The island’s new UN Ambassador, Menissa Rambally reveals she is honored and privileged to serve in the Foreign Service.
Rambally spoke exclusively to “Straight Up” talk show Host Claudius Francis on Friday.
The former Government Minister and the youngest ever MP in the commonwealth says she is fully aware of the responsibility of a diplomat of the highest rank charged with representing the island’s interest on the world stage.
She says despite weeks of speculation, proper protocol had to be followed before the appointment was publicized.
Her Excellency is already engaged in the transition process as she prepares to succeed out-going Ambassador Dr. Keith St. Aimee in New York.
The External Affairs Minister, Alva Baptiste in announcing three new ambassadorial appointments on Thursday praised the departing diplomats for their service.
Rambally’s predecessor Dr. Keith St.Aimee has been singled out by the foreign minister and Saint Lucians in the Tri-State area for his hands on approach with the Diaspora.
The new permanent representative to the UN also has responsibility for the consulate and Rambally as de facto Consul General also intends to maintain that level of interaction.
Rambally who describes herself as a progressive believes she has the spheres of competence to undertake what she says is an awesome responsibility.
She has also embraced symbolism attached to her appointment especially among the youth movement,
However Ramballypoints out her mission will be based on the overall foreign policy of the government which is currently under review by a special committee.
Cherry on appointments Story bySarah Peter
Acting Prime Minister and Minister for External Affairs Alva Baptiste on Thursday confirmed the appointments of UN Ambassador, Menissa Rambally and the new Consul General to the French overseas departments, Yasmine Walcott.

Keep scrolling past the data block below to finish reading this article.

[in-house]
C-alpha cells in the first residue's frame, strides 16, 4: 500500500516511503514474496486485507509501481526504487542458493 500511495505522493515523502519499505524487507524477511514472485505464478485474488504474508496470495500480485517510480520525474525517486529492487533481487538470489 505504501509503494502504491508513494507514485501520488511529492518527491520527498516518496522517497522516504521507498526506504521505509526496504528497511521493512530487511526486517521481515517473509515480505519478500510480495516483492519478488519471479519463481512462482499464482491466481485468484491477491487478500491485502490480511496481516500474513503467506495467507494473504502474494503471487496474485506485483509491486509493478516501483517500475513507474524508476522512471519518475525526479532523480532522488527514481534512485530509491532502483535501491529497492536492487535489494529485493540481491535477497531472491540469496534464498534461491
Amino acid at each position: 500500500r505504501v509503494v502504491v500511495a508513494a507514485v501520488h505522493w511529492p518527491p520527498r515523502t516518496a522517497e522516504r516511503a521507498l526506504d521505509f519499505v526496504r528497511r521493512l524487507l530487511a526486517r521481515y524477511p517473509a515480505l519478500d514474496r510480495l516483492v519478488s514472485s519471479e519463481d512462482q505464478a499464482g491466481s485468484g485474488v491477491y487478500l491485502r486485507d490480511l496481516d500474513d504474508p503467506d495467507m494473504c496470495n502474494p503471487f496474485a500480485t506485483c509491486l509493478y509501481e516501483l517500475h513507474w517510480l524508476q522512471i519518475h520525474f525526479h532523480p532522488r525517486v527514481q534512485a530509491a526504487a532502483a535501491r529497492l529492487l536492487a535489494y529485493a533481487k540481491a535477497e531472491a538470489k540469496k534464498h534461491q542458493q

The appointments follow the Dr Kenny Anthony administration’s intent to adopt a positive and pragmatic approach to its foreign relations, charting a new international relations course for the country.
President of the Local Chapter of the Caribbean Association of Feminist Research and Action, Flavia Cherry has endorsed the appointments especially in light of her reservations about former UN Ambassador Keith St. Aimie
Cherry adds the recent appointment speaks well for the empowerment and promotion of women in leadership position.
UN Ambassador Menissa Rambally, 36, was the youngest ever Member of Parliament in the commonwealth at age 21 in 1997.
She also has experience as a Caribbean Political Consultant and a social policy adviser on social programmes.
Yasmine Walcott, the new Consul General to the French overseas departments has an undergraduate degree in public and private law, a bachelor’s degree in international law, a master’s degree in international law and a diploma in international public administration.
Traffic police advice Story byCarmy Joseph
The Assistant Superintendent of Police with responsibility for Traffic is advising drivers ahead of the upcoming holiday week-end.
Milton Desir says traffic police have noted an increase in vehicular collisions during these times; a statistic they attribute to the consumption of alcohol and drugs.